How pesticides threaten our daily cup of coffee

"If we want to enjoy our morning coffee in the future, we'll need to stop producing it like there is no tomorrow," says Athina Koutouleas. (Credit: Eastman Childs/Unsplash)

A comprehensive review of research looks at ways to protect coffee plants from pests without the overuse of pesticides.

Globally, people drink nearly three billion cups of coffee each day.

When grown as a monoculture crop, coffee plants face a barrage of attacks by insects, bacteria and fungi. Climate change may also exacerbate these attacks. On larger coffee plantations in particular, this has led to the increased use of pesticides, the primary weapons that farmers use to combat unwanted guests.

In Brazil, the world’s largest coffee producer and pesticide consumer, chemical pesticide use increased by 190% in a single decade. Estimates show that roughly 38 million kilograms of pesticides are used annually in Brazilian coffee production.

And since 2019, 475 new pesticides have been approved in Brazil. More than a third of these are not approved in the European Union due to their toxicity.

“The problem is that there are more and more reports of pesticide contamination in groundwater and ecosystems, and harmful symptoms and disorders among animals and humans in areas where coffee is grown—from skin disorders, respiratory problems, to high blood pressure, organ damage, cancer, and cardiovascular disease. All of this seems to be linked to the use of pesticides in coffee production,” says Athina Koutouleas, a newly graduated PhD fellow at the University of Copenhagen’s department of geosciences and natural resource management.

Koutouleas is the lead author of a meta-study published in the journal Plant Pathology that reviews research regarding alternative plant protection strategies for coffee.

“If we want to enjoy our morning coffee in the future, we’ll need to stop producing it like there is no tomorrow. Pesticides are effective against pests and plant diseases and can provide coffee farmers with a high yield in the short term. But in the long run, you shoot yourself in the foot by destroying ecosystems and health at large,” says Koutouleas.

The researchers point to a variety of strategies as sustainable alternatives to traditional chemicals. One of them is agroforestry—the cultivation of crops and trees on the same land. This method would return coffee growing back to the coffee plant’s “roots.”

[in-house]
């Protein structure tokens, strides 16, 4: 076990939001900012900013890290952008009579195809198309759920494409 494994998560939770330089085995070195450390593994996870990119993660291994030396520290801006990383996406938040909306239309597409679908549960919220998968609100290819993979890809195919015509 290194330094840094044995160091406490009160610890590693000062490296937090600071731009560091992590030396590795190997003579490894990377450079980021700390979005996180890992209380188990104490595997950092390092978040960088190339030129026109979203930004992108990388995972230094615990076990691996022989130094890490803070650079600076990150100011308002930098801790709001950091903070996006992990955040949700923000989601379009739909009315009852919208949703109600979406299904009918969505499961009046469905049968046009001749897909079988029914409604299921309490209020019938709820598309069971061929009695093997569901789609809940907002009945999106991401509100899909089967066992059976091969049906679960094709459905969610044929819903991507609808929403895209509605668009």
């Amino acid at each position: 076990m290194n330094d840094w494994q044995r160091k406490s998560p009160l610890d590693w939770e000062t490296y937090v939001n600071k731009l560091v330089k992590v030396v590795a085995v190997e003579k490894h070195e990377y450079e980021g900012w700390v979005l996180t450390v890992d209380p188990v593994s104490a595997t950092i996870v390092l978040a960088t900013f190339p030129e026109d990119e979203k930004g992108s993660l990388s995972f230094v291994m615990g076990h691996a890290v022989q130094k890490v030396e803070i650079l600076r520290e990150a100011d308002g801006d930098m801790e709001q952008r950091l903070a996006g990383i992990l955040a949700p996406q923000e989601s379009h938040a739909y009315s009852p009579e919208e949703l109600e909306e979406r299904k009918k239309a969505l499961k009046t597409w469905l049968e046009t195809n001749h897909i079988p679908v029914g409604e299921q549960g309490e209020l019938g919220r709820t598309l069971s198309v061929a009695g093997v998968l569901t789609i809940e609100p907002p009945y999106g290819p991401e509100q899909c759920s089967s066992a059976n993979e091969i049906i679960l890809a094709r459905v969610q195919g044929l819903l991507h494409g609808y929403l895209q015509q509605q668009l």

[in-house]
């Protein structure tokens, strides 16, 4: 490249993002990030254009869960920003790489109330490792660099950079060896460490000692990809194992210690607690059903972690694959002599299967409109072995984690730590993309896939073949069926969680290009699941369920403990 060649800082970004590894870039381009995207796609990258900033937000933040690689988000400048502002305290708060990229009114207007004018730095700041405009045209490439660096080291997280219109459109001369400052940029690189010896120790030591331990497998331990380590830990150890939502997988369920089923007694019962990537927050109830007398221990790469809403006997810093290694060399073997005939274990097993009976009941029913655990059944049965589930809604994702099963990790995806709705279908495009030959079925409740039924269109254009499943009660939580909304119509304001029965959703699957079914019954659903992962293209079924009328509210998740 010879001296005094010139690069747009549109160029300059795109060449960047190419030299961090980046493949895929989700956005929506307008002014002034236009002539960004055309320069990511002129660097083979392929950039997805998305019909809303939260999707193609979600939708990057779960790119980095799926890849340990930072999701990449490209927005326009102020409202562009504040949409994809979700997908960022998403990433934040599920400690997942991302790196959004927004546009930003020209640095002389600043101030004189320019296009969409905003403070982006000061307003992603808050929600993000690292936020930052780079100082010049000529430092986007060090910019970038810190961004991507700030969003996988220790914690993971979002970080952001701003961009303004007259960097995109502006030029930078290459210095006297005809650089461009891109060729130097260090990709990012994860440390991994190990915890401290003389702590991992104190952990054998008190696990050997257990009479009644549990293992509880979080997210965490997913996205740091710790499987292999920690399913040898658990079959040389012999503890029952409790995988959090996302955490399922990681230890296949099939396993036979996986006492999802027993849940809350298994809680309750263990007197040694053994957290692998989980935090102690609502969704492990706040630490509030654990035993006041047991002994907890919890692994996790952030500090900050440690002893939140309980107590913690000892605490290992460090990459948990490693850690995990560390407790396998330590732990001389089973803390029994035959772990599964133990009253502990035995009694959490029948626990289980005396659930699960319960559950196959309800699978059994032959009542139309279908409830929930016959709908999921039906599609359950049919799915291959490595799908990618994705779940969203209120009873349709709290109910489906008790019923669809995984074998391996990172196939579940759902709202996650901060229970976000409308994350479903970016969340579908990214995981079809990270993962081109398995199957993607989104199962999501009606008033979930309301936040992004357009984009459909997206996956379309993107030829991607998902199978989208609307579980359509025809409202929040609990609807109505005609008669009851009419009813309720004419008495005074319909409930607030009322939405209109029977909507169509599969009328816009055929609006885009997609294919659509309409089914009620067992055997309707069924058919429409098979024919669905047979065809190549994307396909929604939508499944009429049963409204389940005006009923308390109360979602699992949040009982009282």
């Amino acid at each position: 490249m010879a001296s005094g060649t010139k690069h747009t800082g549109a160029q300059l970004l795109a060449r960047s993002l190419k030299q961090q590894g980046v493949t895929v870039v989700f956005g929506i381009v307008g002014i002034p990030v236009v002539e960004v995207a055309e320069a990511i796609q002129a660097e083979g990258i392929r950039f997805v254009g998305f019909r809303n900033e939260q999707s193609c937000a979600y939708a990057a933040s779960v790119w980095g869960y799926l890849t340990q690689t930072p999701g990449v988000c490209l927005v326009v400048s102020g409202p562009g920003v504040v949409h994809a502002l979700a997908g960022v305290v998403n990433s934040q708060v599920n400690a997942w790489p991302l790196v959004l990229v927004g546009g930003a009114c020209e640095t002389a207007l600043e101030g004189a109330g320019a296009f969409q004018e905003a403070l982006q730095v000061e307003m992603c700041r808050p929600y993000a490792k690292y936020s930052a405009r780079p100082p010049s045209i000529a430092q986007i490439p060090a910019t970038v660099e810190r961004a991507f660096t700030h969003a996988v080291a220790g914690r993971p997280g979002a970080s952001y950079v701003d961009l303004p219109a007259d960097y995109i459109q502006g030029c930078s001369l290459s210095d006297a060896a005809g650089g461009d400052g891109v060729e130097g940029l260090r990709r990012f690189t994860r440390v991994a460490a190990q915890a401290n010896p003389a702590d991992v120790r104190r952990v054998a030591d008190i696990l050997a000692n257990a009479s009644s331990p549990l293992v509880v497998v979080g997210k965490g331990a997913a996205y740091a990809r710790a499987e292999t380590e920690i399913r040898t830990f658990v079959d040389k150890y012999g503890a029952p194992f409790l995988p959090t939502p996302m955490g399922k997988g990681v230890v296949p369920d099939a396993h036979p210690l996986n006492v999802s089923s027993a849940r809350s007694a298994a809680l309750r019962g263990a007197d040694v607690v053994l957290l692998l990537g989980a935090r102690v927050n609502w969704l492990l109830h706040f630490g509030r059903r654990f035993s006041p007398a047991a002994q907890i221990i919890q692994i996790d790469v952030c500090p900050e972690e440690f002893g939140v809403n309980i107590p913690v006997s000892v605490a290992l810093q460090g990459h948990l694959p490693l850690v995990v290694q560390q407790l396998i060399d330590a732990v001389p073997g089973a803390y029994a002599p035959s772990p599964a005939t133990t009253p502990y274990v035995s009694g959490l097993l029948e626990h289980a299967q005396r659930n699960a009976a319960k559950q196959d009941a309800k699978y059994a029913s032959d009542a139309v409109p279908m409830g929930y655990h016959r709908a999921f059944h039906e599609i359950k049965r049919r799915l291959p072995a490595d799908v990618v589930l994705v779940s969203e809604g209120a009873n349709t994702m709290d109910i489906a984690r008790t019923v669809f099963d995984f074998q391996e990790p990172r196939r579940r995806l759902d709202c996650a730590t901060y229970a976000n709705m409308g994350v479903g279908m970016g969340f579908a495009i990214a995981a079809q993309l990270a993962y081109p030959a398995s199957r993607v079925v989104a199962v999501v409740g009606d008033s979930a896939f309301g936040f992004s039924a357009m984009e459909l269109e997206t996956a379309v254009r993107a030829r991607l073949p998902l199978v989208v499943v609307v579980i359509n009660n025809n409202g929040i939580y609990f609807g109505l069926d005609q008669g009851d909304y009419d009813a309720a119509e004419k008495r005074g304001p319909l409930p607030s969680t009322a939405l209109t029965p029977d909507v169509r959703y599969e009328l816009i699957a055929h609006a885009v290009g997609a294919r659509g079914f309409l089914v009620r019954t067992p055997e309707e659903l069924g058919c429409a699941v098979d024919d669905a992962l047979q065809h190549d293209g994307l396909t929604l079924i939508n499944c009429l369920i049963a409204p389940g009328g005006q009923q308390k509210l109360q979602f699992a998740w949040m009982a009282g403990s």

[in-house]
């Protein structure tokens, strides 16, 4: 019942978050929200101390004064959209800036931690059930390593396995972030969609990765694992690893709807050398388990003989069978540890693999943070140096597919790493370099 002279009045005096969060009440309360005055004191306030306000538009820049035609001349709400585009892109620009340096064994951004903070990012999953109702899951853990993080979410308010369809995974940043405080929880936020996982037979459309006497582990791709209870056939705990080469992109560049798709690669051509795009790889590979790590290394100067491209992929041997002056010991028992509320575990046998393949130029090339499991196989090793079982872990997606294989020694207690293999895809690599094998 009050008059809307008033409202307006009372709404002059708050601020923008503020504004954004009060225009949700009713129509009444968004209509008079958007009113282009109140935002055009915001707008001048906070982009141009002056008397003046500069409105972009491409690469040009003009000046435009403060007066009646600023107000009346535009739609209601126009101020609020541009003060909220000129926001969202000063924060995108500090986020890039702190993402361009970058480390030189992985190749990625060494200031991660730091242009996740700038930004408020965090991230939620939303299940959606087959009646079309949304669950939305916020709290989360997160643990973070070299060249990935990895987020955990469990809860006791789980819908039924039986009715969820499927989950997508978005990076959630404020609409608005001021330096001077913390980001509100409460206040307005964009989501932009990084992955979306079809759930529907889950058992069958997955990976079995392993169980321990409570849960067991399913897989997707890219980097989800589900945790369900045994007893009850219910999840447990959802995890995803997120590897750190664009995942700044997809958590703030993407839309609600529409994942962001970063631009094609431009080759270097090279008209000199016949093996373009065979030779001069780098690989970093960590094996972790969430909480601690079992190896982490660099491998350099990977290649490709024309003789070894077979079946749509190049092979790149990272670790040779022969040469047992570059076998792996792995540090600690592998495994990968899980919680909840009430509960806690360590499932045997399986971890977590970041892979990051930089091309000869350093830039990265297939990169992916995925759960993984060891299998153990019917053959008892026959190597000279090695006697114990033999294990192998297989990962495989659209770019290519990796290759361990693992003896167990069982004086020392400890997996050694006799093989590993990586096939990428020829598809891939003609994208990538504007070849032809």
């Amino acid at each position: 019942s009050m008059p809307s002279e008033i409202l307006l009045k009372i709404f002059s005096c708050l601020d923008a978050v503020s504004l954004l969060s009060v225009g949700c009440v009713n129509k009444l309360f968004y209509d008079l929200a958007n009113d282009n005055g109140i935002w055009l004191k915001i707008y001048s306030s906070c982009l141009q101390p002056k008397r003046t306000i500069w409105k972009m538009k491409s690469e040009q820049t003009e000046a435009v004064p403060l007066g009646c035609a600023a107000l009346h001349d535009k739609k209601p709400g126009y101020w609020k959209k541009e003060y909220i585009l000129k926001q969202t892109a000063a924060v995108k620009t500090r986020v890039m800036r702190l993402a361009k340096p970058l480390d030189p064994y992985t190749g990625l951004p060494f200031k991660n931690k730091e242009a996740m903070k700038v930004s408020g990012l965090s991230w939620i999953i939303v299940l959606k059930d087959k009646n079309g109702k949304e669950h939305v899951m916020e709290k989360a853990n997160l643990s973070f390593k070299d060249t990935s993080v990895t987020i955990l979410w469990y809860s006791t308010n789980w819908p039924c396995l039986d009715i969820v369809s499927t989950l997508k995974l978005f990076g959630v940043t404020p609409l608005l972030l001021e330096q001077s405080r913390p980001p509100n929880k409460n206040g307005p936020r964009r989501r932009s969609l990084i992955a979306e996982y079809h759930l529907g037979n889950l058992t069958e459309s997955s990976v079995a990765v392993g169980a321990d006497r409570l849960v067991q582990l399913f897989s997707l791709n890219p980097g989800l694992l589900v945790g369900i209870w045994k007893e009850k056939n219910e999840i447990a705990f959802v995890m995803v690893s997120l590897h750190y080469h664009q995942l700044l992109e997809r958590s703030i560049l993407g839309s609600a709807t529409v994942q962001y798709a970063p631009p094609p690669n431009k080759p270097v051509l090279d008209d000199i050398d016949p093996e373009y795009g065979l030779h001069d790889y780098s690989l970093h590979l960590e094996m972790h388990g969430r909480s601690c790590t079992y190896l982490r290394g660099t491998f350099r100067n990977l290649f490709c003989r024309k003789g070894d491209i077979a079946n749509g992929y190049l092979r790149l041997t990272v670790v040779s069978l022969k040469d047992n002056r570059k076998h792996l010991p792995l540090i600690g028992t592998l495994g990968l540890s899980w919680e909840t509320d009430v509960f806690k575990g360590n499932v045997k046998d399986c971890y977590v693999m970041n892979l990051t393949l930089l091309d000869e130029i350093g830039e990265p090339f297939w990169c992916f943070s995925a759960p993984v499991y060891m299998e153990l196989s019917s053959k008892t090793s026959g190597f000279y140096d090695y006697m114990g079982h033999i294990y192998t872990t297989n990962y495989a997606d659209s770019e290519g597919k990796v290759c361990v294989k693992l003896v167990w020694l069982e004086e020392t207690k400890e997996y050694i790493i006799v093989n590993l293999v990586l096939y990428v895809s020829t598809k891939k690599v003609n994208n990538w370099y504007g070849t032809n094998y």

“The coffee plant originated thousands of years ago in an environment shaded by a rich array of plants, shrubs, and trees in southwestern Ethiopia. This is the traditional way Ethiopian farmers grow coffee. It often has the advantages of minimizing pests and diseases while strengthening plant health, biodiversity, and ecosystems,” says Koutouleas.

Furthermore, agroforestry diversifies a farmer’s income revenues as profits can be earned on both the coffee beans and secondary farm products such as wood, livestock feed, or fodder and other tropical cash crops such as vanilla or cinnamon.

“The challenge may be that some pests and diseases will tend to thrive in such a system. So, deciding on which combination of plants and trees offers the most value for the farmer and must be carefully planned. For example, should fast-growing banana trees be planted or hardwoods that can be harvested for timber? Thus, the cultivation method must be adapted to local needs. It is no magic bullet, but in my view, it’s the most sensible one,” says Koutouleas.

The researchers also point to expanding the use of biological control where, instead of chemical pesticides, farmers introduce bacteria, fungi, and insects to serve as natural enemies for pathogenic organisms.

The third possible strategy highlighted by the researchers is a new genomic technique called RNA interference. Here, RNA molecules are sprayed onto a crop, which then turn off vital genes in the target organism that threatens the coffee plant. One of the primary advantages of the technique is that the substance only affects the targeted pest and is quick to degrade in the environment. This technique has been tested on a number of crops, but not yet on coffee.

Small-scale farmers cultivate 70 to 95% of the world’s coffee on plots of land that are typically less than five hectares (approximately 12 acres). The vast majority of them do not use pesticides and already engage in agroforestry to one degree or another. The remaining are large-scale farmers, generally located in Brazil and Vietnam, who account for a disproportionate share of global production.

Koutouleas claims that the cultivation of coffee by these farmers pose the major problem: “It is this small percentage of coffee farmers who are pushing production in an unsustainable direction by growing coffee as monoculture and using lots of pesticides. But if you degrade the environment in which coffee grows, the very environment which the plant relies on is jeopardized.”

Besides investing in research focused on environmentally friendly genomic technology, the researchers recommend that farmers be supported at the national or international level to switch to agroforestry or the other strategies recommended.

“Farmers that implement green initiatives should be rewarded through compensation programs. Emphasis should also be on coffee roasters, importers and other links in the value chain with sustainability programs that actually make a difference to the coffee plant, the environment it is cultivated within and the people who cultivate it,” concludes Koutouleas.

Source: University of Copenhagen